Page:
<references/>
 
<references/>
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</div>
  
[[Category:Lacan]]
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[[Category:Freudian psychology]]
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[[Category:Psychoanalysis]]
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[[Category:Jacques Lacan]]
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[[Category:Dictionary]]
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[[Category:Concepts]]
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[[Category:Culture]]
 
[[Category:Terms]]
 
[[Category:Terms]]
[[Category:Concepts]]
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[[Category:New]]
[[Category:Psychoanalysis]]
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[[Category:Art]]
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Latest revision as of 20:02, 20 May 2019

French: sublimation
Sigmund Freud

In Freud's work, sublimation is a process in which the libido is channelled into apparently non-sexual activities such as artistic creation and intellectual work. Sublimation thus functions as a socially acceptable escape valve for excess sexual energy which would otherwise have to be discharged in socially unacceptable forms (perverse behavior) or in neurotic symptoms. The logical conclusion of such a view is that complete sublimation would mean the end of all perversion and all neurosis. However, many points remain unclear in Freud's account of sublimation.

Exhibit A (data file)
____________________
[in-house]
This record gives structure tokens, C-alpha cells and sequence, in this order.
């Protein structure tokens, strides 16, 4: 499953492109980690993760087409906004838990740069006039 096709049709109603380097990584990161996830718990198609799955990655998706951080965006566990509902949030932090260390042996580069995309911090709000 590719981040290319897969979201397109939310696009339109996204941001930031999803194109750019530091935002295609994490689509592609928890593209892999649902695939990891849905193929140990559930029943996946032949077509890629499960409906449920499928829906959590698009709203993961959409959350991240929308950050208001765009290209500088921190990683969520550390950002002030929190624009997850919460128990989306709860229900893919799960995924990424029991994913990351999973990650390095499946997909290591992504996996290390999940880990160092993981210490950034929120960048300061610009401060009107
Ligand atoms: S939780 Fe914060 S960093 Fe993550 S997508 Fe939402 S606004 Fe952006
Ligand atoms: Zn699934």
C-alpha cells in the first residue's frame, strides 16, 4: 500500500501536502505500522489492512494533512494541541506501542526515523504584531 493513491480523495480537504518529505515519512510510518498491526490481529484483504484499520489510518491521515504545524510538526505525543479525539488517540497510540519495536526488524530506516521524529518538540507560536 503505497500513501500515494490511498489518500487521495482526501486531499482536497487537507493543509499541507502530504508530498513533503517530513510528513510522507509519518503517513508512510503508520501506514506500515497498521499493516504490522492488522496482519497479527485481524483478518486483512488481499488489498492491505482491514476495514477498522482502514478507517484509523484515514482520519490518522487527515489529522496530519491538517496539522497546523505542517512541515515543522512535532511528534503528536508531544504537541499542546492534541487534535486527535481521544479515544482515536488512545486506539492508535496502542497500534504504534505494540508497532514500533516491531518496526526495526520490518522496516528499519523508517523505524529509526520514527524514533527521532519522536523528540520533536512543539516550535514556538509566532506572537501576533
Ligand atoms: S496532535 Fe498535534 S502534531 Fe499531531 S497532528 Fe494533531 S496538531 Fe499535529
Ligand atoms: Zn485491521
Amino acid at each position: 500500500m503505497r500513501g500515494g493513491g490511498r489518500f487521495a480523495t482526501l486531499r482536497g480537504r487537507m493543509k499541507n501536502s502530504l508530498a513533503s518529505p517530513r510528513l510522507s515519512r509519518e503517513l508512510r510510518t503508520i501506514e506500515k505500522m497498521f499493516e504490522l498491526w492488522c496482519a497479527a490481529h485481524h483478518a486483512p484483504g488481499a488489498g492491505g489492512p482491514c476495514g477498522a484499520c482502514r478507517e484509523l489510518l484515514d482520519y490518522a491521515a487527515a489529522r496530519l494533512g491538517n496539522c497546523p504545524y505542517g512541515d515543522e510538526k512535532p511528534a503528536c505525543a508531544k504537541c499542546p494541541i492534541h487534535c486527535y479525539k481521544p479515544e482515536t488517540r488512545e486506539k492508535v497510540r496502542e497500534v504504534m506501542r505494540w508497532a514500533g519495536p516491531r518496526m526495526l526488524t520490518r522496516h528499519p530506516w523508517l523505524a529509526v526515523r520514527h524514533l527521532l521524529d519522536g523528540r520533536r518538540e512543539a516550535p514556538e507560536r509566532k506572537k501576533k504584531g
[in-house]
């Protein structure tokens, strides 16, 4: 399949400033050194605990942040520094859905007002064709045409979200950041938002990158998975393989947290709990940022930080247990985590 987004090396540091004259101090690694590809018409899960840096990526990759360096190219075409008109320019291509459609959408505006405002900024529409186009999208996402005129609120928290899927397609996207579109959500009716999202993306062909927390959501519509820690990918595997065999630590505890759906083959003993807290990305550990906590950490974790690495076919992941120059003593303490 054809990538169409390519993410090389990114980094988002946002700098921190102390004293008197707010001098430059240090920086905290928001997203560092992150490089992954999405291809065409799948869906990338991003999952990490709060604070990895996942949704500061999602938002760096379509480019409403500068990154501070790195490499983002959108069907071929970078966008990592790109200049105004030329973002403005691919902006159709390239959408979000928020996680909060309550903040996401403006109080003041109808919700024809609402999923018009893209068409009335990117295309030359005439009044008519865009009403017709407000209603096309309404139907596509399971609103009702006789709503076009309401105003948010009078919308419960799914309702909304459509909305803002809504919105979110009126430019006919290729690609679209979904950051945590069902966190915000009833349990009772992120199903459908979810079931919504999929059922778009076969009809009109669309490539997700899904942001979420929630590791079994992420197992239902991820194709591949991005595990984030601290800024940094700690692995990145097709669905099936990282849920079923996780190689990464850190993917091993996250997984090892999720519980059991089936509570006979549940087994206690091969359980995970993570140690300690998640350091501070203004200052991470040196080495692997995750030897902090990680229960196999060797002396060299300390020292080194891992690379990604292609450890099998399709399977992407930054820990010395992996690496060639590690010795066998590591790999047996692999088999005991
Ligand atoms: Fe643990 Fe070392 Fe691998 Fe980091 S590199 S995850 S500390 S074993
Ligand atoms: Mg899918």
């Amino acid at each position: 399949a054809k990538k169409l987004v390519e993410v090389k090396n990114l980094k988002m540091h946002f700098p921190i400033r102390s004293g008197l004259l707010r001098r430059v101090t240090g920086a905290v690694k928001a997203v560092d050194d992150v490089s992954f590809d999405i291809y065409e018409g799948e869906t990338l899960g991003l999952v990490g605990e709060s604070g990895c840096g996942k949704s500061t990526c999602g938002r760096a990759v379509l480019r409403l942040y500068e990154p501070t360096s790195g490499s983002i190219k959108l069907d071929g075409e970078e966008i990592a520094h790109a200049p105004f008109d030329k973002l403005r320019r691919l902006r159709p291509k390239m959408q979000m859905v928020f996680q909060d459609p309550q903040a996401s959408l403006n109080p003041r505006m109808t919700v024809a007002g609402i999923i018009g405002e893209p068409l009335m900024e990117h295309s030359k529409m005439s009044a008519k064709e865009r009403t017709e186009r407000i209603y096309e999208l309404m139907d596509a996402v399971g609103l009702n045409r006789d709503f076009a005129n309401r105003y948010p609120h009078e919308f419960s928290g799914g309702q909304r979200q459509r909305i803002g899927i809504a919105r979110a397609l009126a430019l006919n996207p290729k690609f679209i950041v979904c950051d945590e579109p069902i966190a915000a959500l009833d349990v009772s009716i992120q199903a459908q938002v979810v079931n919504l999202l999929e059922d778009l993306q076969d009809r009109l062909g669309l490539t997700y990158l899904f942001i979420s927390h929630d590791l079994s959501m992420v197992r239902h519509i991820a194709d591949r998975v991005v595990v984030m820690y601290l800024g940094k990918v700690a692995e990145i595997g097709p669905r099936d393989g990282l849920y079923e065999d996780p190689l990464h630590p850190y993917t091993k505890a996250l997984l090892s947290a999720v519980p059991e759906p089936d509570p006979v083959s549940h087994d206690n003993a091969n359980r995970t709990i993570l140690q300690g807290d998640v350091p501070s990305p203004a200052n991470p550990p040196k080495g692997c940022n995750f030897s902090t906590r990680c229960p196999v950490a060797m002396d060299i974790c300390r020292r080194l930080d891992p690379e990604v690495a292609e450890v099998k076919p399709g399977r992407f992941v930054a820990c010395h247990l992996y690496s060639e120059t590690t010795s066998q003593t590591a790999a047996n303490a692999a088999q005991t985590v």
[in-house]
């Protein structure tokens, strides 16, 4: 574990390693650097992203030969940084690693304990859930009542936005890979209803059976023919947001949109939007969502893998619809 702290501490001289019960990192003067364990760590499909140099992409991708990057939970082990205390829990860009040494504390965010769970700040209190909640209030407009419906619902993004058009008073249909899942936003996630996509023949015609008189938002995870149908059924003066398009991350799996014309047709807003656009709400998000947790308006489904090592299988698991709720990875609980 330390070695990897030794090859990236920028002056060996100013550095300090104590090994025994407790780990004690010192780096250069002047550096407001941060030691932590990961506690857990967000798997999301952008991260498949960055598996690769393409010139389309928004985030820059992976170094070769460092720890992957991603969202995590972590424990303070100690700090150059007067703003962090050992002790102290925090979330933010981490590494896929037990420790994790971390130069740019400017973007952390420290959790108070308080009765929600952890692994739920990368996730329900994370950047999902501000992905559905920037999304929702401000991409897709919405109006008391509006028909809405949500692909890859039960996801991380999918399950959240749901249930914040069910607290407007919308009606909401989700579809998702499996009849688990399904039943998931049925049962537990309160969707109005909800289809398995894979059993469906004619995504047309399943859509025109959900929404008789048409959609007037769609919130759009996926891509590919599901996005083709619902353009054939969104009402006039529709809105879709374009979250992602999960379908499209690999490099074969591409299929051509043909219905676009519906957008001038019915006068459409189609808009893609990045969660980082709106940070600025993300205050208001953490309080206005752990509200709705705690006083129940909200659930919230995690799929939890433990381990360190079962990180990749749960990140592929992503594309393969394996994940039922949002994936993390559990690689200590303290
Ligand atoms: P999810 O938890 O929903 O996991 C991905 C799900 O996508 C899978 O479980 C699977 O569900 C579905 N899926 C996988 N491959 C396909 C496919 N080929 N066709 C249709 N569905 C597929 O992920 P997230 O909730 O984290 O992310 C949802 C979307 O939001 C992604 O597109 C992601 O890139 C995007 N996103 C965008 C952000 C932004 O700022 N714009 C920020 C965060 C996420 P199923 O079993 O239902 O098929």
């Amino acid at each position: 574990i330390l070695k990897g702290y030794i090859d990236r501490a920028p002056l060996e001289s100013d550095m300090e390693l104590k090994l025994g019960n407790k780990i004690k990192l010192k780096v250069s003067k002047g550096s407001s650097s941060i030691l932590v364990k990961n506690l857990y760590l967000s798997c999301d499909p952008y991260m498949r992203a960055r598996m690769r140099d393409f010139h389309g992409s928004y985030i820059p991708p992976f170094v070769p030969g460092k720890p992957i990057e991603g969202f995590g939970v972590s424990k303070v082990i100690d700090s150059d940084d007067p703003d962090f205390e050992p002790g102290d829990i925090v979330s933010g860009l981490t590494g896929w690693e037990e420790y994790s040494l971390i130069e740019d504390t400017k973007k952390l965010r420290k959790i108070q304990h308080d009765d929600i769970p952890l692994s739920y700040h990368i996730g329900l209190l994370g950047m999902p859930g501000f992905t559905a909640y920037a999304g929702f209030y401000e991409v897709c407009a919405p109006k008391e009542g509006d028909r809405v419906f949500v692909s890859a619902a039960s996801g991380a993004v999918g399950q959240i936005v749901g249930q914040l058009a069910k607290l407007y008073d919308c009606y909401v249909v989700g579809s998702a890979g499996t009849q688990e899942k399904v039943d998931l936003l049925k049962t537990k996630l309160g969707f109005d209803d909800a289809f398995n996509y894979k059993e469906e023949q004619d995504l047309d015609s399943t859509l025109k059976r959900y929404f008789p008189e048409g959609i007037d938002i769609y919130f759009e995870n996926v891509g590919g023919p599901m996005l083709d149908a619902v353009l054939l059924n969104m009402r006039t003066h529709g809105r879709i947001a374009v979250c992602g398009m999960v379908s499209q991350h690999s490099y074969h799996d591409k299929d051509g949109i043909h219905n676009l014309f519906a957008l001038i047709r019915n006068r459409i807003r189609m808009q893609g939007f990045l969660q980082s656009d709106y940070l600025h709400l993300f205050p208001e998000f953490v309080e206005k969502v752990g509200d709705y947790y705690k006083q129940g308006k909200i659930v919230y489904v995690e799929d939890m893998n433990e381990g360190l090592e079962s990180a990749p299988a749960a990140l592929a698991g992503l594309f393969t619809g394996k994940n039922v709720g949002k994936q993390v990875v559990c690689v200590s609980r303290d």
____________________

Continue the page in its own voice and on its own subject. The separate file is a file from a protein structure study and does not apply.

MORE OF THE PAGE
Jacques Lacan

Lacans takes up the concept of sublimation in his seminar of 1959-60. He follows Freud in emphasizing the fact that the element of social recognition is central to the concept, since it is only insofar as the drives are diverted towards this dimension of shared social values that they can be said to be sublimated.[1] It is this dimension of shared social values which allows Lacan to tie in the concept of sublimation with his discussion of ethics.[2]

Differences - Freud and Lacan

However, Lacan's account of sublimation also differs from Freud's on a number of points.

Perversion

Freud's account implies that perverse sexuality as a form of direct satisfaction of the drive is possible, and that sublimation is only necessary because this direct form in prohibited by society.

Lacan however rejects the cocnept of a zero degree of satisfaction, arguing that perversion is not simply a brute natural means of discharging the libido, but a highly structured relation to the drives which are already, in themselves, linguistic rather than biological forces.